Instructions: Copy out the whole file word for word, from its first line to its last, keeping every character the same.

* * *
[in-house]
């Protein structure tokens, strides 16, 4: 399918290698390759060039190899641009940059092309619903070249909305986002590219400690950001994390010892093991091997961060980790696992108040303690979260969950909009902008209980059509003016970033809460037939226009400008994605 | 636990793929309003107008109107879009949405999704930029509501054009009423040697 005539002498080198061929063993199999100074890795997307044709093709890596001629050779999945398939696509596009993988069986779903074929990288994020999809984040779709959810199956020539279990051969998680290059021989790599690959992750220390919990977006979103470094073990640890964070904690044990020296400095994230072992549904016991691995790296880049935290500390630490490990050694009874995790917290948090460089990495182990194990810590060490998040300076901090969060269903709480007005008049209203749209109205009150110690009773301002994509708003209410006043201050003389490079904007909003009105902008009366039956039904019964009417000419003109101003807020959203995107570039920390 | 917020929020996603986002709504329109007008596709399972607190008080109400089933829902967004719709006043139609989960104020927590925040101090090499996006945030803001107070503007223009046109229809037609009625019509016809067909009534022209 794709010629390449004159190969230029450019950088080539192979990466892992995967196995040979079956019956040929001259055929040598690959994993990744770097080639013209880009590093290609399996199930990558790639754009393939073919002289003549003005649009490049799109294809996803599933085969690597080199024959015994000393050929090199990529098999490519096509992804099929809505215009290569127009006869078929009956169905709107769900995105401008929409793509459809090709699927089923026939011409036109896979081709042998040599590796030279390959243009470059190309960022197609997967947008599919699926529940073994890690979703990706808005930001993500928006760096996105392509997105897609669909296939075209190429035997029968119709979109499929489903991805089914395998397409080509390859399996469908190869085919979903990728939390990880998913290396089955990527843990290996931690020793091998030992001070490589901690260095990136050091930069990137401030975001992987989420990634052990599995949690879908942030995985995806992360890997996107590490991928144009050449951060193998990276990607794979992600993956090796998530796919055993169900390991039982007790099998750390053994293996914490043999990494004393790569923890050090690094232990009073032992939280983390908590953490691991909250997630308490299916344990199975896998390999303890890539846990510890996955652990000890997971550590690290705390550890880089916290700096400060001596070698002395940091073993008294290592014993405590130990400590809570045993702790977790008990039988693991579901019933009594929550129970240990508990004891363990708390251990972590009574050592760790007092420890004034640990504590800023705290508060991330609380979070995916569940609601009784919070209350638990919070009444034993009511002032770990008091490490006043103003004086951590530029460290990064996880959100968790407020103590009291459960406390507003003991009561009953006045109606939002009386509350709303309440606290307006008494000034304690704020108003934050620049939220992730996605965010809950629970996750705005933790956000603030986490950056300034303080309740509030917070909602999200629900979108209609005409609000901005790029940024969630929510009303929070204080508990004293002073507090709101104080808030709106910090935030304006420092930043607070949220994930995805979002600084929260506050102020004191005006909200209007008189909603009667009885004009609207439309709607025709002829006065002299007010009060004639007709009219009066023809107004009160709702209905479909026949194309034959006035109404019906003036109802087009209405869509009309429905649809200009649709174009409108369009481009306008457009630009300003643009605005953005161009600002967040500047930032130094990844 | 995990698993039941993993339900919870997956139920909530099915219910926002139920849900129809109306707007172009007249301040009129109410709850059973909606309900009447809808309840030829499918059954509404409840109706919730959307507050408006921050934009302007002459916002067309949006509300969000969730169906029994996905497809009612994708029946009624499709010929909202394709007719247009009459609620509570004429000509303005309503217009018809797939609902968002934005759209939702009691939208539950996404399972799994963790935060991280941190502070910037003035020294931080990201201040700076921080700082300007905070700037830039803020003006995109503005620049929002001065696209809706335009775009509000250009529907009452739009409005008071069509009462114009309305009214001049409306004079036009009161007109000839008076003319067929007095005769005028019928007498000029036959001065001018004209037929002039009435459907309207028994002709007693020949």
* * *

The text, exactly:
[in-house]
């Protein structure tokens, strides 16, 4: 399918290698390759060039190899641009940059092309619903070249909305986002590219400690950001994390010892093991091997961060980790696992108040303690979260969950909009902008209980059509003016970033809460037939226009400008994605 | 636990793929309003107008109107879009949405999704930029509501054009009423040697 005539002498080198061929063993199999100074890795997307044709093709890596001629050779999945398939696509596009993988069986779903074929990288994020999809984040779709959810199956020539279990051969998680290059021989790599690959992750220390919990977006979103470094073990640890964070904690044990020296400095994230072992549904016991691995790296880049935290500390630490490990050694009874995790917290948090460089990495182990194990810590060490998040300076901090969060269903709480007005008049209203749209109205009150110690009773301002994509708003209410006043201050003389490079904007909003009105902008009366039956039904019964009417000419003109101003807020959203995107570039920390 | 917020929020996603986002709504329109007008596709399972607190008080109400089933829902967004719709006043139609989960104020927590925040101090090499996006945030803001107070503007223009046109229809037609009625019509016809067909009534022209 794709010629390449004159190969230029450019950088080539192979990466892992995967196995040979079956019956040929001259055929040598690959994993990744770097080639013209880009590093290609399996199930990558790639754009393939073919002289003549003005649009490049799109294809996803599933085969690597080199024959015994000393050929090199990529098999490519096509992804099929809505215009290569127009006869078929009956169905709107769900995105401008929409793509459809090709699927089923026939011409036109896979081709042998040599590796030279390959243009470059190309960022197609997967947008599919699926529940073994890690979703990706808005930001993500928006760096996105392509997105897609669909296939075209190429035997029968119709979109499929489903991805089914395998397409080509390859399996469908190869085919979903990728939390990880998913290396089955990527843990290996931690020793091998030992001070490589901690260095990136050091930069990137401030975001992987989420990634052990599995949690879908942030995985995806992360890997996107590490991928144009050449951060193998990276990607794979992600993956090796998530796919055993169900390991039982007790099998750390053994293996914490043999990494004393790569923890050090690094232990009073032992939280983390908590953490691991909250997630308490299916344990199975896998390999303890890539846990510890996955652990000890997971550590690290705390550890880089916290700096400060001596070698002395940091073993008294290592014993405590130990400590809570045993702790977790008990039988693991579901019933009594929550129970240990508990004891363990708390251990972590009574050592760790007092420890004034640990504590800023705290508060991330609380979070995916569940609601009784919070209350638990919070009444034993009511002032770990008091490490006043103003004086951590530029460290990064996880959100968790407020103590009291459960406390507003003991009561009953006045109606939002009386509350709303309440606290307006008494000034304690704020108003934050620049939220992730996605965010809950629970996750705005933790956000603030986490950056300034303080309740509030917070909602999200629900979108209609005409609000901005790029940024969630929510009303929070204080508990004293002073507090709101104080808030709106910090935030304006420092930043607070949220994930995805979002600084929260506050102020004191005006909200209007008189909603009667009885004009609207439309709607025709002829006065002299007010009060004639007709009219009066023809107004009160709702209905479909026949194309034959006035109404019906003036109802087009209405869509009309429905649809200009649709174009409108369009481009306008457009630009300003643009605005953005161009600002967040500047930032130094990844 | 995990698993039941993993339900919870997956139920909530099915219910926002139920849900129809109306707007172009007249301040009129109410709850059973909606309900009447809808309840030829499918059954509404409840109706919730959307507050408006921050934009302007002459916002067309949006509300969000969730169906029994996905497809009612994708029946009624499709010929909202394709007719247009009459609620509570004429000509303005309503217009018809797939609902968002934005759209939702009691939208539950996404399972799994963790935060991280941190502070910037003035020294931080990201201040700076921080700082300007905070700037830039803020003006995109503005620049929002001065696209809706335009775009509000250009529907009452739009409005008071069509009462114009309305009214001049409306004079036009009161007109000839008076003319067929007095005769005028019928007498000029036959001065001018004209037929002039009435459907309207028994002709007693020949």